This limitation on the direction of the process is imposed by the second law of thermodynamics. The two most important forms of second law are given below. The first statement regards to a heat engine and the second one regards to a heat pump. These statements, although, have no mathematical proofs, but, so far their violation is not recorded.
Kelvin–Planck Statement—It is impossible to construct a cyclically operating device, which produces no other effect than the extraction of heat from a single thermal reservoir and delivers an equivalent amount of work.
Clausius Statement—It is impossible to construct a device that operates in a cycle and produces no effect other than the transfer of heat from a lowtemperature body to a hightemperature body.
Suppose
\(\mathrm {Q_{Source}}\) and
\(\mathrm {T_{Source}}\) are the heat output from and absolute temperature of a hightemperature heat source, respectively; and
\(\mathrm {Q_{Sink}}\) and
\(\mathrm {T_{Sink}}\) are the heat input to and absolute temperature of a lowtemperature heat sink, respectively. Assuming the working substance as an ideal gas and all the processes to be reversible, the thermodynamic efficiency can be written as
$$\begin{aligned} \mathrm {\eta }&= \mathrm {1\frac{Q_{Sink}}{Q_{Source}}} \end{aligned}$$
It can be shown that the maximum efficiency is achieved if the process works on Carnot cycle.
$$\begin{aligned} \mathrm {\eta }&= \mathrm {1\frac{T_{Sink}}{T_{Source}}} \end{aligned}$$
Entropy can be regarded as a measure of disorder or randomness in a system. The change in entropy is given by
$$\begin{aligned} \mathrm {dS}&= \mathrm {\frac{\delta Q}{T}+dS_{irrev}} \end{aligned}$$
Since
\(\mathrm {dS_{irrev}>0}\), the above equation is also written as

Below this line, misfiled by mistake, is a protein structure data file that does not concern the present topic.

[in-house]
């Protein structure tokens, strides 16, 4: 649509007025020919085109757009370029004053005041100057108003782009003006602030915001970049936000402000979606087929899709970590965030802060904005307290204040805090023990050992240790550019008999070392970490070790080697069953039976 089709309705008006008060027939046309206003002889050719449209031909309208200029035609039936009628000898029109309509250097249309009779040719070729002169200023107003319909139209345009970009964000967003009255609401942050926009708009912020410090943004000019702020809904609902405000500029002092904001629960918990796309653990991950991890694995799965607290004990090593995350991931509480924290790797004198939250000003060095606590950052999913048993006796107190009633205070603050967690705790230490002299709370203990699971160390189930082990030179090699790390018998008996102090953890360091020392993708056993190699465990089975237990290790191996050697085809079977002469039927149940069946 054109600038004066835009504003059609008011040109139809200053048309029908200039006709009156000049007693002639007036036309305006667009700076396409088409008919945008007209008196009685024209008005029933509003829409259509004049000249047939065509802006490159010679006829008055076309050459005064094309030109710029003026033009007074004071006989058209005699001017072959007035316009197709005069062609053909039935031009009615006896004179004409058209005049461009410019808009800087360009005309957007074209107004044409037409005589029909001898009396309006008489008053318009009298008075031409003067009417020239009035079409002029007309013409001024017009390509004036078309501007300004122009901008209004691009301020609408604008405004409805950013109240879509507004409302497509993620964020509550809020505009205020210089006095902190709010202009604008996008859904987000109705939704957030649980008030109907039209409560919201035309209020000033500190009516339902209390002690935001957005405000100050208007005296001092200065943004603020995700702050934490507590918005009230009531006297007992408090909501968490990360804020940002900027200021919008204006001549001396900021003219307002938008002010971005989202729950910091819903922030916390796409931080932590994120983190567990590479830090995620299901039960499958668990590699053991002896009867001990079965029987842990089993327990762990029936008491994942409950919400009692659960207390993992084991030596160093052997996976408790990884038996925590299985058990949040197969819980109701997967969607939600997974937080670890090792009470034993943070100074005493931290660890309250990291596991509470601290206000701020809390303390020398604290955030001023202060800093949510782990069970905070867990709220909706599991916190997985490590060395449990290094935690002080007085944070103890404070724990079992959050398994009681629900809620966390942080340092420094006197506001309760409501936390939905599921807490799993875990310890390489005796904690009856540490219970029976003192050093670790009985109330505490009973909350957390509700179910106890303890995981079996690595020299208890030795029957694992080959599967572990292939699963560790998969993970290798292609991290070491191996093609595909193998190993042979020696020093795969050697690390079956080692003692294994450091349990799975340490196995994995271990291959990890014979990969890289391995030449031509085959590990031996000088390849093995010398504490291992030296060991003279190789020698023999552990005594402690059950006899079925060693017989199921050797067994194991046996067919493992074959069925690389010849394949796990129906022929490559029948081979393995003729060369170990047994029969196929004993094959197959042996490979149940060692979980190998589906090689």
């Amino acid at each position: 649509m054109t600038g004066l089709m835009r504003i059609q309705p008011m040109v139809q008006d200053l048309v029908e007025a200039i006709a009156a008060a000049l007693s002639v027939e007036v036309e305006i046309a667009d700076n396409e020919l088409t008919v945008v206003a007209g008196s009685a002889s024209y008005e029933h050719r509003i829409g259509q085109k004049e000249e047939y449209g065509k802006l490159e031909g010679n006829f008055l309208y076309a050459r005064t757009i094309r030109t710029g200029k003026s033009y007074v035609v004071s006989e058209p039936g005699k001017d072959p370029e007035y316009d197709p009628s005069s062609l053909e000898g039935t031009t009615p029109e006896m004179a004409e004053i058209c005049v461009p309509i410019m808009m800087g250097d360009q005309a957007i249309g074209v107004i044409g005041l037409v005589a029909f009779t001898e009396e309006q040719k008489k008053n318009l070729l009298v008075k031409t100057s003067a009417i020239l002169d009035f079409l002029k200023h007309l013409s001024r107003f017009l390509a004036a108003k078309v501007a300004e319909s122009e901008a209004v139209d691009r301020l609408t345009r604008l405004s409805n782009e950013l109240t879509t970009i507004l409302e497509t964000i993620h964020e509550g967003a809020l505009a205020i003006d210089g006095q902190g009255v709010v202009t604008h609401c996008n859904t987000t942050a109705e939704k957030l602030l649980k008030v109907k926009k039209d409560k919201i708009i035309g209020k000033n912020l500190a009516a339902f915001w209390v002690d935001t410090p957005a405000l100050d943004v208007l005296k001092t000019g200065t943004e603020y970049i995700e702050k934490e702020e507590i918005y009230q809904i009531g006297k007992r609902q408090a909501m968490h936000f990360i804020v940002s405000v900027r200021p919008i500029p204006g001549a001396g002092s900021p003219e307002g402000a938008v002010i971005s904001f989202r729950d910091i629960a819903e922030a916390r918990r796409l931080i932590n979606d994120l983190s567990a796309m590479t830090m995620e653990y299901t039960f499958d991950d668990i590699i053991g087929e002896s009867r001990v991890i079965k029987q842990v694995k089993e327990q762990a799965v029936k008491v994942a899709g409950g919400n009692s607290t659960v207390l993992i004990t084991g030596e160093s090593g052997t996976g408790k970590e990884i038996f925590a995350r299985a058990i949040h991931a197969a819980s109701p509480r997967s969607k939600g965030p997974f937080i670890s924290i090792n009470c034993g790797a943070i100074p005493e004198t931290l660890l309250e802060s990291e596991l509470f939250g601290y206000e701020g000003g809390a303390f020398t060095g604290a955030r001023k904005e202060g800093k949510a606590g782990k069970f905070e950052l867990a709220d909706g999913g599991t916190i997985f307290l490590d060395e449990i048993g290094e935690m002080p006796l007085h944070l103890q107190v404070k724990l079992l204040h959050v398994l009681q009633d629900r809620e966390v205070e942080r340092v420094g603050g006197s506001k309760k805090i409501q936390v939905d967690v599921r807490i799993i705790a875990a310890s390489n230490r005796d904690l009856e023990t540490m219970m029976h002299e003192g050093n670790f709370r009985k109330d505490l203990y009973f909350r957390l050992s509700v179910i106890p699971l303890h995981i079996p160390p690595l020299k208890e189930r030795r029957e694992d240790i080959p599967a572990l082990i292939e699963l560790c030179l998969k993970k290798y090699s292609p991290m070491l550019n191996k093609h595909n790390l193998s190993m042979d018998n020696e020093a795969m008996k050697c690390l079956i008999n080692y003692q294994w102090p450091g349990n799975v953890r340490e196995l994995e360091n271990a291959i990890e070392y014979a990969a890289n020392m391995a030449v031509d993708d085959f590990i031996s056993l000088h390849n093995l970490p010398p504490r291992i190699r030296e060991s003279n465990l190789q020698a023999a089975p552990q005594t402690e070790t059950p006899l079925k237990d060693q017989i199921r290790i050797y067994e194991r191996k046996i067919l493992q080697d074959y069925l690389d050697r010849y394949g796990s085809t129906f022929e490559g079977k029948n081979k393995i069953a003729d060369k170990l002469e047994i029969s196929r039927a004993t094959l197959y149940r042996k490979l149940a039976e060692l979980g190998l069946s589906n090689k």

This is known as the Clausius inequality.
A relation between thermal properties such as pressure, temperature, and density is known as the thermal equation of state. For a perfect gas, the thermal equation of state is the ideal gas law, given as \(\mathrm {p=\rho RT}\)
For any gas, the commonly referred calorical properties are internal energy, enthalpy, and entropy. Any relation between the calorical properties and the thermal properties is called the calorical equation of state: \(\mathrm {c_{\forall }=\left( \frac{{{\partial }}u}{{{\partial }}T}\right) _{\forall }}\) and \(\mathrm {c_{p}=\left( \frac{{{\partial }}h}{{{\partial }}T}\right) _{p}}\).
A perfect gas is the gas which has intermolecular spacing so large that the intermolecular forces are neglected. For a perfect gas, both \(\mathrm {c_{p}}\) and \(\mathrm {c_{\forall }}\) are constant and independent of temperature. Such a gas is termed as calorically perfect gas. A perfect gas is always thermally as well as calorically perfect. That is, it must satisfy both the thermal equation of state and the calorical equations of state. Moreover, a calorically perfect gas will always be thermally perfect but vice versa is not true. Hence, thermal perfectness is a precondition for caloric perfectness.
From kinetic theory of gases, the specific heat ratio
\(\mathrm {\left( \gamma \right) }\) can be represented in terms of degrees of freedom
\(\mathrm {\left( n\right) }\) of gas molecules as
$$\begin{aligned} \mathrm {{{\gamma }}}&= \mathrm {\frac{n+2}{n}} \end{aligned}$$